Rodney and Tanzania
His first job in academia was an appointment as lecturer in history at the University of Dar es Salaam, in Tanzania, East Africa. At that time, Tanzania was the Headquarters of the OAU Liberation Committee. In 1964 the Zanzibar revolution had radicalized the politics of East Africa and in 1967 the Tanzanian government launched the Arusha Declaration. Che Guevara had also traveled through Tanzania on his way to fight in the Congo.
Returned to Jamaica
In 1968, he returned to Jamaica to lecture at Mona campus, his old university. Rodney’s second coming to Jamaica coincided with the rise of mass political activity on the island, activity in which he became deeply involved. He worked closely with poor people and “grounded” with Rastafarians in Kingston and other parts of the country. He was constantly under surveillance by the police but was not intimidated. The scholarly work of Rodney increased while he was publishing for journals, but he found time for working with the ordinary people. In this regard, Walter was the quintessential organic intellectual.
Rodney was very popular with the Jamaican masses, but his activism was frowned upon by the middle classes who felt that he was wasting his time with the Rastafari. At that time, the Rastafari were considered “outcasts” and “criminals.” The influence of Walter Rodney on the lyrics of Bob Marley can be seen from reading ‘Groundings’ and listening to the Album ‘Survival’ by Bob Marley. (See Walter Rodney, ‘Groundings With My Brothers’) In seeking to respect the culture of the people, Rodney participated in numerous sessions teaching the history of Africa in poor communities. For this, he provoked the wrath of the Jamaican government, which claimed that he was a threat to national security.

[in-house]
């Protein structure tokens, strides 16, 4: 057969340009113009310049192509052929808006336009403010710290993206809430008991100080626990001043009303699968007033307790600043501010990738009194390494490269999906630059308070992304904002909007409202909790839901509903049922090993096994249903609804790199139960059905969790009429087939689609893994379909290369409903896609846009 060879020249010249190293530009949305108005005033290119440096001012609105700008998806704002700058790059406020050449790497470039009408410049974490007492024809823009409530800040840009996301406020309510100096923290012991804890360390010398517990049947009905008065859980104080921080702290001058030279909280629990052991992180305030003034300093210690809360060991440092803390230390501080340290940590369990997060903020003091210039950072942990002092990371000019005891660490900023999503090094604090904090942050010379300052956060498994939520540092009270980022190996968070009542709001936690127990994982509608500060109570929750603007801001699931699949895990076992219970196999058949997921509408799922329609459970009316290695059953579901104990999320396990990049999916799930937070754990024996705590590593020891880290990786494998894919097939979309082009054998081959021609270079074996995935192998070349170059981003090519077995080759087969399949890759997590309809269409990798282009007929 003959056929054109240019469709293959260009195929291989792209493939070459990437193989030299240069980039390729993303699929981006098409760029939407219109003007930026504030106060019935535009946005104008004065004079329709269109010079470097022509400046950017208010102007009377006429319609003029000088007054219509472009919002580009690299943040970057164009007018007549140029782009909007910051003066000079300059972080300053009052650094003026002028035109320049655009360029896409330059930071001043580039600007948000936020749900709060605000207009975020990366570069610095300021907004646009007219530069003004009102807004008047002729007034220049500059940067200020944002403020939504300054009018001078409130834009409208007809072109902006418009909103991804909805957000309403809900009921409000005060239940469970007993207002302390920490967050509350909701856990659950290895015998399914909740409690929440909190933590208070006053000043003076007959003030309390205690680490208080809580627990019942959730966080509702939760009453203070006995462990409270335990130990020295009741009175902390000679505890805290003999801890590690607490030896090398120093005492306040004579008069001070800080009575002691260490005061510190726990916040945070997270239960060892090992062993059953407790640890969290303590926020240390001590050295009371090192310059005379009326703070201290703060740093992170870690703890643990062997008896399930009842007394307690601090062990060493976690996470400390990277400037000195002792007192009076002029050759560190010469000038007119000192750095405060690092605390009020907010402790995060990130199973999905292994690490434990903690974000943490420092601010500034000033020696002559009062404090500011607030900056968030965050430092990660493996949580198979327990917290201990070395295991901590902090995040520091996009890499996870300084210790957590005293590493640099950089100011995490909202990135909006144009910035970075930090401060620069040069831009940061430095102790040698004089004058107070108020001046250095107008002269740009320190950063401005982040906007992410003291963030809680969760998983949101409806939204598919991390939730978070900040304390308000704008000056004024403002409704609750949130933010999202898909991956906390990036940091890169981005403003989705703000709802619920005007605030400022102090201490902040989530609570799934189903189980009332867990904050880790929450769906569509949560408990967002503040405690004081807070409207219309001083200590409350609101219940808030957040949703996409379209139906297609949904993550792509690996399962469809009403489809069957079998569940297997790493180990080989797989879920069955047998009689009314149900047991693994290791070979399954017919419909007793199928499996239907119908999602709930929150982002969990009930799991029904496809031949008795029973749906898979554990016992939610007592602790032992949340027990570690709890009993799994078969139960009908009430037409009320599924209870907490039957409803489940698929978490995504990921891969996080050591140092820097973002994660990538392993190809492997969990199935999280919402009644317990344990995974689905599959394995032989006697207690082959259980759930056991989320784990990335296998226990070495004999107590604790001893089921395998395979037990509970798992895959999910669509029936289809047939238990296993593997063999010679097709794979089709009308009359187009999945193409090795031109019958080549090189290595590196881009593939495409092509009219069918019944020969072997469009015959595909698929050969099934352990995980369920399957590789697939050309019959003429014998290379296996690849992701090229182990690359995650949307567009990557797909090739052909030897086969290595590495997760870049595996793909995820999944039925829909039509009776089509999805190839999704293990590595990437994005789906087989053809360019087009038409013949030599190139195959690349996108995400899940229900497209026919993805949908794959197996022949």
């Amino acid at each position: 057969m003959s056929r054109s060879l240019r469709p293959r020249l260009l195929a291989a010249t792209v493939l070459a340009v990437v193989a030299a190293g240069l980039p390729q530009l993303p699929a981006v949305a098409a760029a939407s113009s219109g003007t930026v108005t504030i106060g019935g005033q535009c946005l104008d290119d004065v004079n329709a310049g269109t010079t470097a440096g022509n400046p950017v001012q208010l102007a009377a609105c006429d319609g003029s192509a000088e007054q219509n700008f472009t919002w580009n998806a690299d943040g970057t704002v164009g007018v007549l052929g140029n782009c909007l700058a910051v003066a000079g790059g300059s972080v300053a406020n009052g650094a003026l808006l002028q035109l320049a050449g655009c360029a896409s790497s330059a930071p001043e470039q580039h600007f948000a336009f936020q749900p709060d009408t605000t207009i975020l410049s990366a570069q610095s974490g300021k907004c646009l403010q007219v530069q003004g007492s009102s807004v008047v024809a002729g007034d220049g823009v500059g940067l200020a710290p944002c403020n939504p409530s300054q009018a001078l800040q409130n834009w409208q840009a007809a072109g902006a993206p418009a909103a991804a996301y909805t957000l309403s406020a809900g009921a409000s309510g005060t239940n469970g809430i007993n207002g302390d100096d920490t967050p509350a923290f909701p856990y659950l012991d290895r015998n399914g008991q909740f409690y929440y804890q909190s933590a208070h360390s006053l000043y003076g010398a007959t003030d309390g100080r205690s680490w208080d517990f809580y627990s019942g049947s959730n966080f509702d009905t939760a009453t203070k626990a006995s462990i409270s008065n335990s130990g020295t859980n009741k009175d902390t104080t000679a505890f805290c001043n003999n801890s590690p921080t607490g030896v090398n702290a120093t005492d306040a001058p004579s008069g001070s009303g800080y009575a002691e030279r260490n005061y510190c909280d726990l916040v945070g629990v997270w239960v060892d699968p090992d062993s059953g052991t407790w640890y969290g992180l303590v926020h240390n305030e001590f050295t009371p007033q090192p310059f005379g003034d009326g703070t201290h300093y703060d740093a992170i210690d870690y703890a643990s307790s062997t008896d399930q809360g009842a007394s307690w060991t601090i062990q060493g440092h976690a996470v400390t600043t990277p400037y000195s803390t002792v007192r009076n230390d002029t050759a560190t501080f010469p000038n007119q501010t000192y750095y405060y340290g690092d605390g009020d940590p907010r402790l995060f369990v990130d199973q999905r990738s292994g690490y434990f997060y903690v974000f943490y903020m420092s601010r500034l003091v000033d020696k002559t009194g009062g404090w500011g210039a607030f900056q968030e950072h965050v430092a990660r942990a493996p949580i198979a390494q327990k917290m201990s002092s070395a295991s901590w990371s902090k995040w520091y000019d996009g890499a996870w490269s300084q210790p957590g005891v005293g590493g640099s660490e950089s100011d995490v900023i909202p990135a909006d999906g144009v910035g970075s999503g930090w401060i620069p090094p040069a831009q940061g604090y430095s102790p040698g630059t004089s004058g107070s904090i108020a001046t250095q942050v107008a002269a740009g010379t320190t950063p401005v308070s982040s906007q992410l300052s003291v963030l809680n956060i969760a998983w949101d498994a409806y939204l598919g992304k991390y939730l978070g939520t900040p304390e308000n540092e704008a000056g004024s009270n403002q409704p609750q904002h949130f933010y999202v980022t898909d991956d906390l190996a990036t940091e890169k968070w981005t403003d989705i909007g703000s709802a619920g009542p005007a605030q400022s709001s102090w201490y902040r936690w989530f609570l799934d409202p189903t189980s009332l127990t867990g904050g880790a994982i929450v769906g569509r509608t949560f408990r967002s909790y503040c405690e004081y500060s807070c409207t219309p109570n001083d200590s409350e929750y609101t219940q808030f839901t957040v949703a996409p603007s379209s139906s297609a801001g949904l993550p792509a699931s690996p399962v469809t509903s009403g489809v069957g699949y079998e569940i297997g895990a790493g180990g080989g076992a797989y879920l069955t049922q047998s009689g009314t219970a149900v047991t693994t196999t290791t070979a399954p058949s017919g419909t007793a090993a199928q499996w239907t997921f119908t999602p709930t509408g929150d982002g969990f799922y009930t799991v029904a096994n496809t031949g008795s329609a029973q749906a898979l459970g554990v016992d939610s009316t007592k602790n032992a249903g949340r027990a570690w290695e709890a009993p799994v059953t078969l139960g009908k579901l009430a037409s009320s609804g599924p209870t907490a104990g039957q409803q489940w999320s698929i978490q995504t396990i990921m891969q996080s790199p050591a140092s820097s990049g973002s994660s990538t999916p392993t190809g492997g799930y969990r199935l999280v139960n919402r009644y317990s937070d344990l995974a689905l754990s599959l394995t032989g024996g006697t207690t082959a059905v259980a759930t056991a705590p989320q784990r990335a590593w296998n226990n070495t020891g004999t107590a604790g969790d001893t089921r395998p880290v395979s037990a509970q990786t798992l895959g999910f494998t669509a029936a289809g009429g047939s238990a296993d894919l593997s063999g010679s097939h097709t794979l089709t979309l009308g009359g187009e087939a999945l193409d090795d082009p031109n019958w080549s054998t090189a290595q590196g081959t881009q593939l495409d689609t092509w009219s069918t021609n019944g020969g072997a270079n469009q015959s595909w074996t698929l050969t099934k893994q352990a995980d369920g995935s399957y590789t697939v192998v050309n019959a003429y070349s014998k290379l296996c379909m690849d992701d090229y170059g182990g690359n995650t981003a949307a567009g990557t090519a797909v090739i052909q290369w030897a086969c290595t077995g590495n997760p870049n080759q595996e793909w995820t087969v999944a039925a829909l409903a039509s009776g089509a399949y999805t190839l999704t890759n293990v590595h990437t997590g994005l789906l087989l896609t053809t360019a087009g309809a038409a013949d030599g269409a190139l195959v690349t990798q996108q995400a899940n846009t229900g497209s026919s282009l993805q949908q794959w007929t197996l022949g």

The year 1968 was historic in the uprisings all over the world. Walter Rodney attended the Black Writers Conference in Montreal in October 1968. On his return to Jamaica, the government banned Rodney from Jamaica. The JLP government sent him back to Canada on the same plane on which he had arrived. The ban resulted in major uprisings in Kingston. This was a demonstration of the love that the people had for him. Students marched on government offices and ordinary people in Kingston, angry at the expulsion of the beloved “Brother Wally,” joined the demonstration, which eventually turned into a popular uprising. The event, which became known as the “Rodney affair,” resounded throughout the Caribbean. Some of the public presentations Rodney gave in Jamaica were published in a small book, ‘The Groundings with My Brothers’.